While I barely knew who Megadeth was before watching this disc, and still can't profess to being much of a fan, those that are already admirers of the band should find a lot to like in this performance. The group seems to be firing on all cylinders and the visual choices add some palpable, but occasionally excessive stylistic flourishes to the presentation. The uninitiated need not apply, but the Megadeth faithful should be in for a head banging good time.

The Blu-ray: Vital Disc Stats

Image brings 'Megadeth: That One Night - Live in Buenos Aires' to Blu-ray on a single BD-25 disc that comes packaged in a standard case. After some logos and warnings, the disc transitions to a basic menu. The packaging indicates that the concert is region A, B, and C compatible.

Video Review


The concert is presented in a 1080i/AVC MPEG-4 transfer in the 1.78:1 aspect ratio. Though I can't say for certain, the show appears to have been shot on standard definition digital video, and the image looks like a basic upconvert job, which should disappoint many fans.

Numerous video artifacts are visible throughout, including edge enhancement, aliasing, and noise. Detail is of course subpar, as this doesn't appear to be an actual high definition image. There is rarely any sense of depth and the picture has a flat look. Colors are actually pretty nice, with the concert's vibrant lighting design coming through well. Black levels tend to be elevated, though whites bring a decent sense of contrast.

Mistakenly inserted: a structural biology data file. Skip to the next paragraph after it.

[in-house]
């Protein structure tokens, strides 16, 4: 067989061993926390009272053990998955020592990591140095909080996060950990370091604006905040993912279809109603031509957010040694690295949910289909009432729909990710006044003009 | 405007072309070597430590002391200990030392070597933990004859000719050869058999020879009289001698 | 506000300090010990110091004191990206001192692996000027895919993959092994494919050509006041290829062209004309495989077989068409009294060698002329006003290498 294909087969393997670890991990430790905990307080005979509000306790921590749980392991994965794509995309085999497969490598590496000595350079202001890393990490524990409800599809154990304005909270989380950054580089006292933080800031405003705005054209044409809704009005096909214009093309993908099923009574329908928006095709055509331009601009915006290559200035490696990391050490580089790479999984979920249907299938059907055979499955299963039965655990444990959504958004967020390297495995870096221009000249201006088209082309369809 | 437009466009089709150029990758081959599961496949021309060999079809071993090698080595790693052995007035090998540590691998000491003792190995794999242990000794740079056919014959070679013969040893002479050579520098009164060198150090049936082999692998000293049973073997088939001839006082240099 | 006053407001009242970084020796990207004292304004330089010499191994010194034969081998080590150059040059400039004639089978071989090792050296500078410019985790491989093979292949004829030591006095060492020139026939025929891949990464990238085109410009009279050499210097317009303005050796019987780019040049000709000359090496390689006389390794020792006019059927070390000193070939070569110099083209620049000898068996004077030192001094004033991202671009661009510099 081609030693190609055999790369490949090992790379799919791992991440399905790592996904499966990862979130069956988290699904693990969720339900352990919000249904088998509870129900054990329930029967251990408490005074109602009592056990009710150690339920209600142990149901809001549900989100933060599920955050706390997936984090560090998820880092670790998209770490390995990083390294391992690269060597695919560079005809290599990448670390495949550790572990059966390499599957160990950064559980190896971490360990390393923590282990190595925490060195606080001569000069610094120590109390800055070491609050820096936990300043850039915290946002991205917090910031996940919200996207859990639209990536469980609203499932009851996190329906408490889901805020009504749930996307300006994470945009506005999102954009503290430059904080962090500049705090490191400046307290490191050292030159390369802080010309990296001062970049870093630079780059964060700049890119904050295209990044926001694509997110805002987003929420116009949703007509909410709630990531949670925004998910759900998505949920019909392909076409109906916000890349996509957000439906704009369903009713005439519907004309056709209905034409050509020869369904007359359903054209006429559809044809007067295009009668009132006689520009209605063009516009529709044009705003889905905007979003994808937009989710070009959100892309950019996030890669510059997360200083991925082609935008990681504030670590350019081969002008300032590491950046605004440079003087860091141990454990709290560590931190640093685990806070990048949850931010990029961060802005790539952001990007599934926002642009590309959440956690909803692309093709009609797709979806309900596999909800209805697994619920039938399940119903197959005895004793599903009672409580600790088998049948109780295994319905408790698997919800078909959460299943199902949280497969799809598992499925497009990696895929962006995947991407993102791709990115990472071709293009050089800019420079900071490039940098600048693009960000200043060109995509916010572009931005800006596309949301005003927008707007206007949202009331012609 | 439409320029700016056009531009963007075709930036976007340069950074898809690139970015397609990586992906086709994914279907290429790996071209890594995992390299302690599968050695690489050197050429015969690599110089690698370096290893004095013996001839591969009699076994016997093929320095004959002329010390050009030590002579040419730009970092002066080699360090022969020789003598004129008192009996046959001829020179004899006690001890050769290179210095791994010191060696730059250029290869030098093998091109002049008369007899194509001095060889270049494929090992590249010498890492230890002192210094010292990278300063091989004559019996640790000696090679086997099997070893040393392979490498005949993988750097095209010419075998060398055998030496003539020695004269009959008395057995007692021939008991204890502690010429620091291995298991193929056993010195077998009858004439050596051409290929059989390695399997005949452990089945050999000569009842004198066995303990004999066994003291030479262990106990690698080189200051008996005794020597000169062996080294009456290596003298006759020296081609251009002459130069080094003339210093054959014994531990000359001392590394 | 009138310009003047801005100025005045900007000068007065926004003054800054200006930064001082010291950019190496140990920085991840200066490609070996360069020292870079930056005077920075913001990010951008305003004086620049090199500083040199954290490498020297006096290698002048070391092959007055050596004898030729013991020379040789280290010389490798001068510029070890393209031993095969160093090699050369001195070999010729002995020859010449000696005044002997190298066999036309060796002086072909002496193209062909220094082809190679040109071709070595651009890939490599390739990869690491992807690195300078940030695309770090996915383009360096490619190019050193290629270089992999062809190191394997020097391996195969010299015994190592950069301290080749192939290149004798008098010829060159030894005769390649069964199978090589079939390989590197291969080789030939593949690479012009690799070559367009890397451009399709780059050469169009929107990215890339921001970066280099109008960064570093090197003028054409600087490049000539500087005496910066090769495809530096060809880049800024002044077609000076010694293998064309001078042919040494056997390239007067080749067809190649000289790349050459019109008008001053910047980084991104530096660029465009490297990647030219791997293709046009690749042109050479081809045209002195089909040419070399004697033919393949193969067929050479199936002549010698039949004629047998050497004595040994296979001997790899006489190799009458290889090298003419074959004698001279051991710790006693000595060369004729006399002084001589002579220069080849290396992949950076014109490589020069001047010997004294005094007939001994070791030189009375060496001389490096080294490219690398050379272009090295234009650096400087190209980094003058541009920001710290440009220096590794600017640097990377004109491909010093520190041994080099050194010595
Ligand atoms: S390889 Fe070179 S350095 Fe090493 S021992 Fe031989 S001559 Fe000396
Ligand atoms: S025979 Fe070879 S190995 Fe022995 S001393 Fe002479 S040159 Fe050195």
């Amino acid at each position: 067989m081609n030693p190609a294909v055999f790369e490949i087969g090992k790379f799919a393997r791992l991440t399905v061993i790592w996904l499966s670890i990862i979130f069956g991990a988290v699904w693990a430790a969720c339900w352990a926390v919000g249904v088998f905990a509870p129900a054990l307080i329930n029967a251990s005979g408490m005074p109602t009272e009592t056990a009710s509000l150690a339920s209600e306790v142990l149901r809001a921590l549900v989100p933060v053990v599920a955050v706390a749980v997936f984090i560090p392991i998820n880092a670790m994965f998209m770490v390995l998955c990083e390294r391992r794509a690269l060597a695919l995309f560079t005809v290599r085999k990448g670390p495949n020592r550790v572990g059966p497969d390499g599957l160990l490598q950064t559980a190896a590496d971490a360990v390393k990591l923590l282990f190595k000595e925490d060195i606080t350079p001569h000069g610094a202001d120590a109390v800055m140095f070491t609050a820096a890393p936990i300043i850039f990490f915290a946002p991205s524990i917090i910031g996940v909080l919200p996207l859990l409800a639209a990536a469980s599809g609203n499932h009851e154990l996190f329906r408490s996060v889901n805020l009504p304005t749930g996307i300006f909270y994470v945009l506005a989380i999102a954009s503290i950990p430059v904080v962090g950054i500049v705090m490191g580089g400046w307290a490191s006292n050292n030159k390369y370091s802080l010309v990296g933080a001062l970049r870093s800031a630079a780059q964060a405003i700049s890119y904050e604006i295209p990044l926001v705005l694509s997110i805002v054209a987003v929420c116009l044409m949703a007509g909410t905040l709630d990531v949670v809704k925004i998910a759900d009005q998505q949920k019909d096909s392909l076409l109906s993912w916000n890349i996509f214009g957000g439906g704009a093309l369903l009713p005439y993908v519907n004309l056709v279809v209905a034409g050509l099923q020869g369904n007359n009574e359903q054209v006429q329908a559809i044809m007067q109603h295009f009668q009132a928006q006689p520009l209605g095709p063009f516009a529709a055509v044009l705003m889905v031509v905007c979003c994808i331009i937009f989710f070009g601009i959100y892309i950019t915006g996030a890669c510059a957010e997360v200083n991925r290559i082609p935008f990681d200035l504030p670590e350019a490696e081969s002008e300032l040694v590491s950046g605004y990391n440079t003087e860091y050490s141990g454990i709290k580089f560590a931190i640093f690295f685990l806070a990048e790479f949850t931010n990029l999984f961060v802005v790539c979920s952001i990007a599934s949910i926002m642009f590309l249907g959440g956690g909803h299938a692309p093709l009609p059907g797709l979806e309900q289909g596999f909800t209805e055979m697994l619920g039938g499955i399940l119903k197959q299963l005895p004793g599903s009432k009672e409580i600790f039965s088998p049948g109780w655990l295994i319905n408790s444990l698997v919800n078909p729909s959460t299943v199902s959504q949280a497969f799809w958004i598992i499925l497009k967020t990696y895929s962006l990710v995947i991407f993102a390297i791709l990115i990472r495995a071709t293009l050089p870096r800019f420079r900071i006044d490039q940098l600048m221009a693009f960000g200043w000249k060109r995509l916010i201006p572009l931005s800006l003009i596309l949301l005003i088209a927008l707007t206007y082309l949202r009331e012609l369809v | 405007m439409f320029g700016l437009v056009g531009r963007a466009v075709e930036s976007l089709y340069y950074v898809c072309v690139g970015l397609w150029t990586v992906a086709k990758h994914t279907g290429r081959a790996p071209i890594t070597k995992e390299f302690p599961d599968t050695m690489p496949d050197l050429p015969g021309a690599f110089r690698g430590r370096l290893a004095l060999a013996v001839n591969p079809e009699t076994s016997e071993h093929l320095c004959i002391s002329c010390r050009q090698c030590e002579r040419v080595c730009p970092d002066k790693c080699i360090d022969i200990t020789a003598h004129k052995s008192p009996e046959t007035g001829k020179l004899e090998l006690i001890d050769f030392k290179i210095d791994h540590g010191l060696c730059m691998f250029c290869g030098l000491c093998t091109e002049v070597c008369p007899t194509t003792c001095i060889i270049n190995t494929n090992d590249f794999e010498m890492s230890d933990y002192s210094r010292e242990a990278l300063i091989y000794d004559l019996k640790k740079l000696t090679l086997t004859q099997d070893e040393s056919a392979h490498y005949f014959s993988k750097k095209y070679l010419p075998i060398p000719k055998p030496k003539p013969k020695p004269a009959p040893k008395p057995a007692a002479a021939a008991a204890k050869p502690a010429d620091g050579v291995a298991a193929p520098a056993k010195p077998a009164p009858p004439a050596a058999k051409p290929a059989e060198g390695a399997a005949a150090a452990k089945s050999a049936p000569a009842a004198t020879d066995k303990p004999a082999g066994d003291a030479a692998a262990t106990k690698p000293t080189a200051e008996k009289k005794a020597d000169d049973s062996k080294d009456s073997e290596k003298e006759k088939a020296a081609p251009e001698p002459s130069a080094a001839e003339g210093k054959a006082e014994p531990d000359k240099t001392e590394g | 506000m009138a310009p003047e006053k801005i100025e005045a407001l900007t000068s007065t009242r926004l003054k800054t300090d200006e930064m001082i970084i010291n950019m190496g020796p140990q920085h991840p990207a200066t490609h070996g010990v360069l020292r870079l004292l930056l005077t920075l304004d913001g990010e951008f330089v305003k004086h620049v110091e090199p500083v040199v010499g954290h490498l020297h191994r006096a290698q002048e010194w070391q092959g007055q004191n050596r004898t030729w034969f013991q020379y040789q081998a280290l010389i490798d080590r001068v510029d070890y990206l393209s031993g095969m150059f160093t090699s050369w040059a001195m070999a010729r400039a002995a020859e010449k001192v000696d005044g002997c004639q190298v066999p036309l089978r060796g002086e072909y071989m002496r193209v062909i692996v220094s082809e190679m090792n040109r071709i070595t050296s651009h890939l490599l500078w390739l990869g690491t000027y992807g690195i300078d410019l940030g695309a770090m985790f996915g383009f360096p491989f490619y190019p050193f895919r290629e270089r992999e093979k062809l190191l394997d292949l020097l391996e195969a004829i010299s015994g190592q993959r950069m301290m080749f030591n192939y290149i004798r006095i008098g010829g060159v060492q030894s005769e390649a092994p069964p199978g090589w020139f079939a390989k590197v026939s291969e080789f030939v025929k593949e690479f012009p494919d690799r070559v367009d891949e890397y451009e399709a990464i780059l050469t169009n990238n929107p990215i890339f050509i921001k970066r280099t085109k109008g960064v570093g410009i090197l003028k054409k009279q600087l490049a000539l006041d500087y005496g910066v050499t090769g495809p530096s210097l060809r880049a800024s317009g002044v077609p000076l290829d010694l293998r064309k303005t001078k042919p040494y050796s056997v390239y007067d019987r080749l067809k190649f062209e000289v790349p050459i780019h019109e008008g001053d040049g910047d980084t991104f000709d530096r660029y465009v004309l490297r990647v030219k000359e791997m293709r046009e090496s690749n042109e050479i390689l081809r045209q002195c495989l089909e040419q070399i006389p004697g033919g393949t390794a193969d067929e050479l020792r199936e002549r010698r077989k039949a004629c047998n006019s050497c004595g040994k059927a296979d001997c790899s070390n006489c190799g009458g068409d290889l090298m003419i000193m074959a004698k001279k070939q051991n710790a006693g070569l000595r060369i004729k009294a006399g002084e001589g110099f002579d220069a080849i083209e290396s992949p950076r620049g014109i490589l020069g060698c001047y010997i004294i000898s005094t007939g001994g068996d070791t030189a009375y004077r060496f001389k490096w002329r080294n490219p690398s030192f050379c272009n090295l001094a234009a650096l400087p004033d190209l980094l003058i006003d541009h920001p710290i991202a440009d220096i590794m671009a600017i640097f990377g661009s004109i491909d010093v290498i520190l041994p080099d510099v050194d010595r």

The video doesn't look terrible, but the fact that this is probably just a standard definition image upconverted, greatly limits the appeal, value, and potential score of the transfer. Essentially, this looks like DVD quality material, and that just doesn't cut it on a Blu-ray disc.

Audio Review


The show is provided with a DTS-HD Master Audio 5.1 track and an uncompressed PCM 2.0 track. Both sound mixes are strong, and the band's energetic, powerful tracks come through with some nice kick.

Vocals are technically clean, but it can be difficult to actually make out what Mustaine is singing. There is some good separation across the soundstage, with the individual instruments coming through with nice distinction. Surround activity is also good, with lots of lively crowd reactions booming from the rears, giving the listener an authentic concert experience. Dynamic range is solid, and bass has some occasionally rocking punch. Balance between the musical elements is good, but the instruments can swallow up the vocals every now and then.

'Megadeth: That One Night - Live in Buenos Aires' gets a strong audio presentation. The music itself doesn't exactly demonstrate the most range, but the mix is loud and aggressive, just as it should be.

Special Features

  • Bonus Track - Symphony of Destruction (SD, 4 min) - Presented in standard definition with DTS-HD Master Audio 5.1 and LPCM 2.0 sound, this is an alternate mix of the band's performance of "Symphony of Destruction."

Final Thoughts

'Megadeth: That One Night - Live in Buenos Aires' is an energetic concert from the band, but the actual value here will truly depend on whether or not you're already a fan of the group. The audio mix is loud and aggressive, but the video is basically DVD quality. Supplements are sparse and rather useless, but the concert itself has a healthy running time. Though the video transfer is sure to disappoint, fans should still be pleased by the show.